When the Orioles prepare to make the third overall selection in Monday night's amateur draft, their decision will probably already have been made for them.
Three players have separated themselves from the rest of the 2010 draft class. Bryce Harper, the hitting phenom from the College of Southern Nevada, will go first overall to the Washington Nationals. At No. 2, the Pirates will have their choice of Texas high school pitcher Jameson Taillon or Florida high school shortstop Manny Machado, with the player Pittsburgh doesn't pick falling to the Orioles at No. 3.
"The Orioles have the easiest decision in the draft," said Jim Callis, executive editor of Baseball America. "There is a clear top three in the draft, and two of those guys are going to go ahead of them."
Orioles director of scouting Joe Jordan, who will preside over his sixth draft with the organization, said the club has one alternative plan but acknowledged there is a "strong likelihood" it will take Taillon or Machado, and be plenty satisfied with either.
"There isn't a consolation prize in this thing. We're going to have a really good option," Jordan said. "We're pretty certain about what we're going to do at this point, but obviously it's not done until we figure out what's going to happen with Pittsburgh's pick. Either way, I feel good about it."
It is believed that the Orioles favor Taillon, although there remains a glaring need in the organization for a gifted, young shortstop. Machado, who attended Brito Private High in South Florida, is projected by scouts to be a future .300 hitter with at least average power, a great arm and solid glove.
Taillon, out of The Woodlands High, is a 6-foot-6, 225-pound right-hander who pairs a mid- to upper-90s fastball with a biting curveball and has drawn comparisons to Josh Beckett, another former Texas high school standout.
"I think the Orioles are fine with either guy," said Keith Law, writer for ESPN.com and the lead baseball analyst for Scouts Inc. "I really couldn't argue with either pick. If Machado stays at shortstop, you have a potential All-Star offensively who is no worse than average with the glove. Taillion is a rare high school talent. You just don't see high school pitchers who throw 93 to 98 [mph] with a chance for a plus-plus slider. As long as he stays healthy, I can't see him being less than a No. 2 starter in the big leagues."
The Orioles also like Mississippi left-hander Drew Pomeranz, Florida Gulf Coast lefty Chris Sale and Cal State Fullerton shortstop Christian Colon, but it's clear that Taillon and Machado top their wish list, and Jordan has met extensively with both.
Taillon is viewed as the pitching prospect with the most upside in the draft, and if there are questions about him, they center on his delivery, which Law said could use some tweaking. Machado's critics point to his average speed and footwork, along with his questionable power potential with a 6-foot-2, 180-pound build.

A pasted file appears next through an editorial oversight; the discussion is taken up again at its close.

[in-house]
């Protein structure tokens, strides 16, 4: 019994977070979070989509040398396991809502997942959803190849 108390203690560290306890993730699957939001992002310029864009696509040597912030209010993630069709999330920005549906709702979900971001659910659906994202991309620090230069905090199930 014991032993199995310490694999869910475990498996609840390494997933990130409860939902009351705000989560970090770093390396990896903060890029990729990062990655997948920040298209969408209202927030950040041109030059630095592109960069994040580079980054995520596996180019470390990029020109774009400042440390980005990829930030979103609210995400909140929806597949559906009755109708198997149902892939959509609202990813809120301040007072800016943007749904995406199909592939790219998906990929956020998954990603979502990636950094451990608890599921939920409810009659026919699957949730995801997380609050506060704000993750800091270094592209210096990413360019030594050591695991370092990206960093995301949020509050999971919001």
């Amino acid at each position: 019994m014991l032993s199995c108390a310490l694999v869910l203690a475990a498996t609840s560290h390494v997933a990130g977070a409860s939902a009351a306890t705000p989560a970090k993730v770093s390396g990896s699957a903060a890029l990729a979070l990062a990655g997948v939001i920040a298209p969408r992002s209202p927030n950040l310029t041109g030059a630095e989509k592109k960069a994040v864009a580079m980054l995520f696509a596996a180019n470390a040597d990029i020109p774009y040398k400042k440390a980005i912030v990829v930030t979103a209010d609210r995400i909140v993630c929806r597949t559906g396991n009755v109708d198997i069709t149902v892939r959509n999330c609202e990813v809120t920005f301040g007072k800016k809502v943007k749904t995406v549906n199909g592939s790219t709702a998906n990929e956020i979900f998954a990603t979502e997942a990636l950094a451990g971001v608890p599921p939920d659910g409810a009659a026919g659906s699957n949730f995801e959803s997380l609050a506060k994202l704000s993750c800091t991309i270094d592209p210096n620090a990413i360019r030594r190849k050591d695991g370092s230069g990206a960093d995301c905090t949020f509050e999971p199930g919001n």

Additionally, Machado is represented by Scott Boras, though Jordan said that wouldn't stop the Orioles from drafting him or any other player.
"It will be about the player," said Jordan, who is not allowed to comment specifically on Machado or Taillon, represented by the Hendricks brothers. "I don't expect the support that I get to be any different now than it has been in the past as far as resources. We're going to line them up and take them."
The Orioles haven't picked this high since they selected Ben McDonald first overall in the 1989 draft. Asked whether the big league team's current struggles along with how high the Orioles are picking make this draft even more crucial, president of baseball operations Andy MacPhail said: "For us every draft is important, not just the first round, but how we do in the later rounds. They are all essential."
The Orioles do not have a second-round pick after signing Type A free-agent reliever Michael Gonzalez this past offseason. So after making the third overall pick of the three-day affair Monday night, the Orioles won't pick again until selecting 85th overall in the third round Tuesday.
The first round and the first compensation round will be televised Monday night on MLB Network. The draft will resume at noon Tuesday and finish Wednesday.
Jordan said the organization will employ the same draft strategy it has had for the past couple of seasons, including taking some risks on potential "signability" picks later in the draft. Last season, the Orioles gave catcher Michael Ohlman, an 11th-round pick, a $995,000 bonus and left-handed pitcher Cameron Coffey, a 22nd-round selection, a $990,000 bonus.
"I think we're always trying to put talent in the system, but I'd like to add some bats that we'd like," Jordan said. "It's obvious that we need to do that. But really, once you get into it a little bit, the draft is going to tell you what you do. Our philosophy is the same. Hopefully, we'll start this thing off with a really good player."